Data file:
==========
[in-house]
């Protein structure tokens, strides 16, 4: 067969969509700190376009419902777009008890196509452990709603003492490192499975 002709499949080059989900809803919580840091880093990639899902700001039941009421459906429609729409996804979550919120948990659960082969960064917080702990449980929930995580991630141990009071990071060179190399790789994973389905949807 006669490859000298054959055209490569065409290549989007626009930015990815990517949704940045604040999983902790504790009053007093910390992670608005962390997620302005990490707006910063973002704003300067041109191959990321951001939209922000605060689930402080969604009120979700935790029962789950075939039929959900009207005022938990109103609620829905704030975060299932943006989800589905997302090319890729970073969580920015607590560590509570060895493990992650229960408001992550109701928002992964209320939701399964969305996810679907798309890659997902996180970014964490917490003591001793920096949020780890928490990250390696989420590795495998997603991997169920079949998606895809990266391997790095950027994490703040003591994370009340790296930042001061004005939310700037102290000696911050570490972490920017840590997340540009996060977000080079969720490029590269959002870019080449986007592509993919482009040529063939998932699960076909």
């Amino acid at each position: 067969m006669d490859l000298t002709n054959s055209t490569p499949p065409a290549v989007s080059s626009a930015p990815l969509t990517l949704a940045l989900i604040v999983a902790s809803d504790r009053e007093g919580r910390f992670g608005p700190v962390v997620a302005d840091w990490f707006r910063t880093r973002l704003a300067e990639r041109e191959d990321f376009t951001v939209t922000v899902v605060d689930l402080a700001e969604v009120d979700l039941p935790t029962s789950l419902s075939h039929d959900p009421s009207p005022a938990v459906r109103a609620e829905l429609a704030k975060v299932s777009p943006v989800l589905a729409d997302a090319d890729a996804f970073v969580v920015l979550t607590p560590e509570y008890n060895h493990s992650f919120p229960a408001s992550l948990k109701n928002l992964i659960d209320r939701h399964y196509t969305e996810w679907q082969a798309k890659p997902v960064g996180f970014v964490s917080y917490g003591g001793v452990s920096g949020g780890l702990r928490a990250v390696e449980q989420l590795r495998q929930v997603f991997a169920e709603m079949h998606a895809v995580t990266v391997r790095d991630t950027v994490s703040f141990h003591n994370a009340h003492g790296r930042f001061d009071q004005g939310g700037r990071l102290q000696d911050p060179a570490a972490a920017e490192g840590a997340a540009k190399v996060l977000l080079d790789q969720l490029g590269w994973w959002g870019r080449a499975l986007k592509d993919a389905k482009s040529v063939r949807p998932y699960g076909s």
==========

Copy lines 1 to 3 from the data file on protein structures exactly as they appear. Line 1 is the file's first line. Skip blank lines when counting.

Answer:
[in-house]
């Protein structure tokens, strides 16, 4: 067969969509700190376009419902777009008890196509452990709603003492490192499975 002709499949080059989900809803919580840091880093990639899902700001039941009421459906429609729409996804979550919120948990659960082969960064917080702990449980929930995580991630141990009071990071060179190399790789994973389905949807 006669490859000298054959055209490569065409290549989007626009930015990815990517949704940045604040999983902790504790009053007093910390992670608005962390997620302005990490707006910063973002704003300067041109191959990321951001939209922000605060689930402080969604009120979700935790029962789950075939039929959900009207005022938990109103609620829905704030975060299932943006989800589905997302090319890729970073969580920015607590560590509570060895493990992650229960408001992550109701928002992964209320939701399964969305996810679907798309890659997902996180970014964490917490003591001793920096949020780890928490990250390696989420590795495998997603991997169920079949998606895809990266391997790095950027994490703040003591994370009340790296930042001061004005939310700037102290000696911050570490972490920017840590997340540009996060977000080079969720490029590269959002870019080449986007592509993919482009040529063939998932699960076909």
């Amino acid at each position: 067969m006669d490859l000298t002709n054959s055209t490569p499949p065409a290549v989007s080059s626009a930015p990815l969509t990517l949704a940045l989900i604040v999983a902790s809803d504790r009053e007093g919580r910390f992670g608005p700190v962390v997620a302005d840091w990490f707006r910063t880093r973002l704003a300067e990639r041109e191959d990321f376009t951001v939209t922000v899902v605060d689930l402080a700001e969604v009120d979700l039941p935790t029962s789950l419902s075939h039929d959900p009421s009207p005022a938990v459906r109103a609620e829905l429609a704030k975060v299932s777009p943006v989800l589905a729409d997302a090319d890729a996804f970073v969580v920015l979550t607590p560590e509570y008890n060895h493990s992650f919120p229960a408001s992550l948990k109701n928002l992964i659960d209320r939701h399964y196509t969305e996810w679907q082969a798309k890659p997902v960064g996180f970014v964490s917080y917490g003591g001793v452990s920096g949020g780890l702990r928490a990250v390696e449980q989420l590795r495998q929930v997603f991997a169920e709603m079949h998606a895809v995580t990266v391997r790095d991630t950027v994490s703040f141990h003591n994370a009340h003492g790296r930042f001061d009071q004005g939310g700037r990071l102290q000696d911050p060179a570490a972490a920017e490192g840590a997340a540009k190399v996060l977000l080079d790789q969720l490029g590269w994973w959002g870019r080449a499975l986007k592509d993919a389905k482009s040529v063939r949807p998932y699960g076909s």